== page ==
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#180- Le Million

Quick recap: A man loses a million dollar lottery ticket, which sucks for him because he told all of his creditors that he is rich now and can afford to pay his debts.

those are his creditors dancing for joy because this guy was kind of a jerk and apparently owed a ton of money

those are his creditors dancing for joy because this guy was kind of a jerk and apparently owed a ton of money

Fun (?) fact:  Nothing. Zip. Nada. First time in 180 movies that the trivia page on IMDb was empty, but it’s bound to have happened at some point.

My thoughts: The fact that I had such a hard time finding anything out about Le Million says a lot. It wasn’t a good or bad movie. It just was. For a movie made in 1931, I was most impressed by the sound quality, which is the reason, I think, for including it in The List. The songs (yes, this was a musical) were catchy, although they kind of drifted in and out through the movie, never really beginning and never really ending. It was weird, but also made the movie’s events seem more plausible, almost as if it was a dream.

One of the reasons I didn’t really embrace Le Million is because of the characters. Michel is the jerk who lost the lottery ticket. He’s a penniless artist who has a fiancée but also sees girls on the side, which she totally knows about but refuses to break it off. Classy guy, that one. His friend (or rival?) Prosper is not much better and challenges Michel that if he finds the ticket, he gets half of the fortune. There’s also a mob guy, Grandpa Tulip, who takes the jacket that the ticket was in, and then the opera singer, Ambrosio, who buys the jacket and refuses to return it. I spent most of the film trying to figure out whether I wanted Michel to find the ticket or not, but ultimately rooted for him because his fiancée Béatrice was the one who gave the jacket away initially and I wanted something good to happen to her.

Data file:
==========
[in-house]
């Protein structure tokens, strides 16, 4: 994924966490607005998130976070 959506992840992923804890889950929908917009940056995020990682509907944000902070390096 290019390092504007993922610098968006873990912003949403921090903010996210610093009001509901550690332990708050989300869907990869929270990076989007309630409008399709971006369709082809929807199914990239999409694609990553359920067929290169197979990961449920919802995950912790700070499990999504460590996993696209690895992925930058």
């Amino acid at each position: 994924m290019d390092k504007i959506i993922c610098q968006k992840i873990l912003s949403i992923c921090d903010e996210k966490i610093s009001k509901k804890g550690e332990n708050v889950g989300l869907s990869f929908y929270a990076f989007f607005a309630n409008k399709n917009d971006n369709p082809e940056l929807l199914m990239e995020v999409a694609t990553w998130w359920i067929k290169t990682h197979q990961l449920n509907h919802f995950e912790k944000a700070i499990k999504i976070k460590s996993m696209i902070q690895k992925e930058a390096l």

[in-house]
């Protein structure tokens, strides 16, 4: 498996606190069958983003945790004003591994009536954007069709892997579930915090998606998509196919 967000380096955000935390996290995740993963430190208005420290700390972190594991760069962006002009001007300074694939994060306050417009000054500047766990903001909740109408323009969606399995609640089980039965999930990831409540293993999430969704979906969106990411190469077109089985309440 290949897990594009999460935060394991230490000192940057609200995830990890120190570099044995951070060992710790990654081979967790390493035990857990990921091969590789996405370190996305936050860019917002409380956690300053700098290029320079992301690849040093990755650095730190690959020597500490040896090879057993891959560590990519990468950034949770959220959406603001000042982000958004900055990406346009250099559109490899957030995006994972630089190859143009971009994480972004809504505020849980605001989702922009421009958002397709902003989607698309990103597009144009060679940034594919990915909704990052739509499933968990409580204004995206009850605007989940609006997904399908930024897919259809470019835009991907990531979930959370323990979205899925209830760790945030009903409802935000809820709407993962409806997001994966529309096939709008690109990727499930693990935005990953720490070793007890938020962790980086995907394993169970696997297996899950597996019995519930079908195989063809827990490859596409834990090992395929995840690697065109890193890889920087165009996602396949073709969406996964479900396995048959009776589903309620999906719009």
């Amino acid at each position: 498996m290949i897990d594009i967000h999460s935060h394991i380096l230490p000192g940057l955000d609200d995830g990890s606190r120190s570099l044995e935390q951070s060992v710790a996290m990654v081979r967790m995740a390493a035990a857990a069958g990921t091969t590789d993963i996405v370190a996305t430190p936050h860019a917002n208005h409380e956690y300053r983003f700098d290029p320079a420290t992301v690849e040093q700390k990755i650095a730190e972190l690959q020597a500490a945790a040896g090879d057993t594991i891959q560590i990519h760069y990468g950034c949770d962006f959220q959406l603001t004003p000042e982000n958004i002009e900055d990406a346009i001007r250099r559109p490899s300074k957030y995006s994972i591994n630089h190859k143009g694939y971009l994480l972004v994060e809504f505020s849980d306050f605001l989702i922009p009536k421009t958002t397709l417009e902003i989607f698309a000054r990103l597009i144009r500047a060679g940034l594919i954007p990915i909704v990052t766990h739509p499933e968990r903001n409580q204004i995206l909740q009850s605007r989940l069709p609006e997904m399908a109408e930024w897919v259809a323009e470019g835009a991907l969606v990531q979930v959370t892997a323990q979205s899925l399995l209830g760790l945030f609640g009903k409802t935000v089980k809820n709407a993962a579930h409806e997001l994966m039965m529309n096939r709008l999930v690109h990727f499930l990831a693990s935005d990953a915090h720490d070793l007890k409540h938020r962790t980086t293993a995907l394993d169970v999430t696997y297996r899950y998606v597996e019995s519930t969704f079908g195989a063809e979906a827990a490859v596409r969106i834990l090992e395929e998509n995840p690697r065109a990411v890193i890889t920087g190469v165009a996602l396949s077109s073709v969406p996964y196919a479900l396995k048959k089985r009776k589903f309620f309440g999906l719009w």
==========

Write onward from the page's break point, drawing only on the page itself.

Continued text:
Looking on the positive side, although I can’t really say that I ‘enjoyed’ myself, I certainly wasn’t bored. I never laughed at any of the funny parts but I recognized that they were supposed to be funny, if that’s a thing. One scene in particular stood out: when the opera singer is on stage and Michel sneaks on to take the jacket. It had many elements of Moulin Rouge, including the way the audience was seated. I couldn’t find anything online, but I’m curious if Le Million inspired Baz Luhrmann in any way. It’s also possible that I see Moulin Rouge in practically everything.

Final review: 2/5. A very ‘meh’ movie.

Up next: The Ballad of Narayama

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